- they often engage in malicious and even forbidden acts;
- they ascribe (super)powers – never to an institution or system – but always to an historical actor, an individual, or small groups;
- they are what social science calls “epistemically risky” – there is no science, and they are on shaky grounds when it comes to the “knowledge” they claim to have produced; and finally,
- they are widely shared, and socially, as well as ideologically constructed.
With this we arrive at the most current definition of conspiracy fantasies: it is a belief that two or more evil actors have colluded in (always) great secrecy to carry out an evil plan. Conspiracy fantasies are always about a public interest, but they are never part of public knowledge. Finally, conspiracy fantasies always oppose publicly accepted understandings of events.
One of the key factors in the construction of conspiracy fantasies is the assumption that there is something that can be labeled as “the people”. The rather simplistic “the people” versus “the elite” seems to exist in many right-wing populists setting. Yet in the right-wing’s use of both, “the people” as well as “the elite” remain simply as illusive ideas that are almost never specified nor supported by actual evidence.
Conspiracy fantasies present “the people” as easy to manipulate. This explains why the belief in conspiracy fantasies is associated with Machiavellian beliefs that the public are easily fooled.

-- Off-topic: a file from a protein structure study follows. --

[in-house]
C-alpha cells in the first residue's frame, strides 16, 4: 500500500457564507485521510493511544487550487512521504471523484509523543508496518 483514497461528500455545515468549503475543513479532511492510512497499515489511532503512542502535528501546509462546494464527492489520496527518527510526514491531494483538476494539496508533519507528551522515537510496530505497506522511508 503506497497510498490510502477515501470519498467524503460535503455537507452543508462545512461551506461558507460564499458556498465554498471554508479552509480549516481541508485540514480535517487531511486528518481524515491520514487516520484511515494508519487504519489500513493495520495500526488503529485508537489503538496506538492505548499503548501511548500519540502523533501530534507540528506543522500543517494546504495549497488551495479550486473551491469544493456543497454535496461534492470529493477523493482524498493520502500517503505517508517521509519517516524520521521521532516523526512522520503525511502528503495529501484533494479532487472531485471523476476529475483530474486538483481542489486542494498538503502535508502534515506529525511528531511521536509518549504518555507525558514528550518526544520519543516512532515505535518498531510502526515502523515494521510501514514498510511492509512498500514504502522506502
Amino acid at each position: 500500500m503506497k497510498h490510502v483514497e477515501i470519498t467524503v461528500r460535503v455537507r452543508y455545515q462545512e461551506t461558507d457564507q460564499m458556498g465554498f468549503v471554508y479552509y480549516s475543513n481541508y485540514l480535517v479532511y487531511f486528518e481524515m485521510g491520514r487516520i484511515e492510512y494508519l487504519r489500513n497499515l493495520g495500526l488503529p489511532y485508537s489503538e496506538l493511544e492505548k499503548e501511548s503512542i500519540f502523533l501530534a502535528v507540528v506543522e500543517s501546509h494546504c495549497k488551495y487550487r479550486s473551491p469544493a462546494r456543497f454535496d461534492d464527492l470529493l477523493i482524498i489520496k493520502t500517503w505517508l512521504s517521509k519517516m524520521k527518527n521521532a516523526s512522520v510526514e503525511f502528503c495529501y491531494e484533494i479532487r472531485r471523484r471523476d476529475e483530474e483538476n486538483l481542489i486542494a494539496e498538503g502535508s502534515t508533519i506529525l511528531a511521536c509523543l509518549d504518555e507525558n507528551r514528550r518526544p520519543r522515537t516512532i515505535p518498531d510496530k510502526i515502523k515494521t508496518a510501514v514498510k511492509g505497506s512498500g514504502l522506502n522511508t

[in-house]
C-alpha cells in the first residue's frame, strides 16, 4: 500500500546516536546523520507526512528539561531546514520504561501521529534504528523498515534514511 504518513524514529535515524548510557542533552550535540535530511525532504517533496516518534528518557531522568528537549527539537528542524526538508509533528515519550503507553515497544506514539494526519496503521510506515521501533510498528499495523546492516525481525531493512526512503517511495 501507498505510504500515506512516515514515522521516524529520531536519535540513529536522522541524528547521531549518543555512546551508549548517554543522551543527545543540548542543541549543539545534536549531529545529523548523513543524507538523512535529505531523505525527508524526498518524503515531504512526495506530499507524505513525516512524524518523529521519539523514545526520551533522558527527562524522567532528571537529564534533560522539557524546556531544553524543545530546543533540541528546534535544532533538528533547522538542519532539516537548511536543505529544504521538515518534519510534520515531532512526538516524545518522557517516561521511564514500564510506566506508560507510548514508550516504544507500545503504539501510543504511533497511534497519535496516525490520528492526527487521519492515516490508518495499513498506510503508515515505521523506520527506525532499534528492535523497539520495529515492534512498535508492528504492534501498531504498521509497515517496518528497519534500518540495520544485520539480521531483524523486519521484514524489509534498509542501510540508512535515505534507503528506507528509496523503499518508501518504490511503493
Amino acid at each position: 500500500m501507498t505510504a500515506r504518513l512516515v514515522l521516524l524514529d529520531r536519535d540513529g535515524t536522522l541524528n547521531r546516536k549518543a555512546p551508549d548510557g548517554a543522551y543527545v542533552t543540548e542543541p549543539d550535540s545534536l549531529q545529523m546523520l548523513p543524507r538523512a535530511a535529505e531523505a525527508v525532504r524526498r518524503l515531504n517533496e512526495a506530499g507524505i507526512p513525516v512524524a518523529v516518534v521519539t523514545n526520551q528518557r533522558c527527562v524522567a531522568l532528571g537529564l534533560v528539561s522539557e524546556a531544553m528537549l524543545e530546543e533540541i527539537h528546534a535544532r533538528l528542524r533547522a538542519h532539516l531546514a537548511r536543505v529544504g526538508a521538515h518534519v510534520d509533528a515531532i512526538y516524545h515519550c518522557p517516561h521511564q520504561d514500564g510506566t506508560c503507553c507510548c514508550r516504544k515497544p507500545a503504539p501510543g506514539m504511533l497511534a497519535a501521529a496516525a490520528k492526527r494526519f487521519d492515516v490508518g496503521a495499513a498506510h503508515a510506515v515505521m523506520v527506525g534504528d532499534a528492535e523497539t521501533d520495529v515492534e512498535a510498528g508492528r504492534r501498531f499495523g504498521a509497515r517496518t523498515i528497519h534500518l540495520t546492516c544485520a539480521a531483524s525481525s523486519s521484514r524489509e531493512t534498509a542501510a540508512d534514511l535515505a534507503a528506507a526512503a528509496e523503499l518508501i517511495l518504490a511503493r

Beyond all that, conspiracy fantasies seem to be reinforced – and, worse, even strengthened – through misanthropic views of human nature, pessimism, and anxiety. As a consequence, one also finds a small group of evil conspirators. This occurs undeterred from the fact that conspiracy fantasies are inherently prone to being false.
While they often mobilize hatred against a social group, conspiracy fantasies can serve interests beyond that. This hatred is further exploited by what became known as “conspiracy entrepreneurs”. Under this, they generate and spread conspiracy theories for a financial reward. A near perfect example is Alex Jones, a well-known conspiracy theorist who also sells products such as food supplements, toothpaste, and bulletproof vests.
In the end, we can now identify the most likely believers in conspiracy fantasies. These are those people of low education and income. Believers tend to be male, unmarried, and even unemployed. Crucially, they have weak social networks – not many friends, – and this is significant in the age of online platforms, they have lower media literacy which, in turn, turbo-charges the belief in conspiracy fantasies.
Finally, we also have a workable definition of conspiracy fantasies. They are always in opposition to official policies and the state. Conspiracy fantasies always include malevolent and even forbidden activities. Worse, they attribute superior powers – to people and never to institutions or systems like, for example, capitalism.
Instead, conspiracy fantasies nearly always includes what might be called “an historical actor” (e.g. Georg Soros, Bill Gates, etc.) or a small group (e.g. the elite). It has no science to back them up and their (un)theories are groundless. Yet, conspiracy fantasies, by definition, need to be widely shared. And this explains the prevalence of conspiracy fantasies.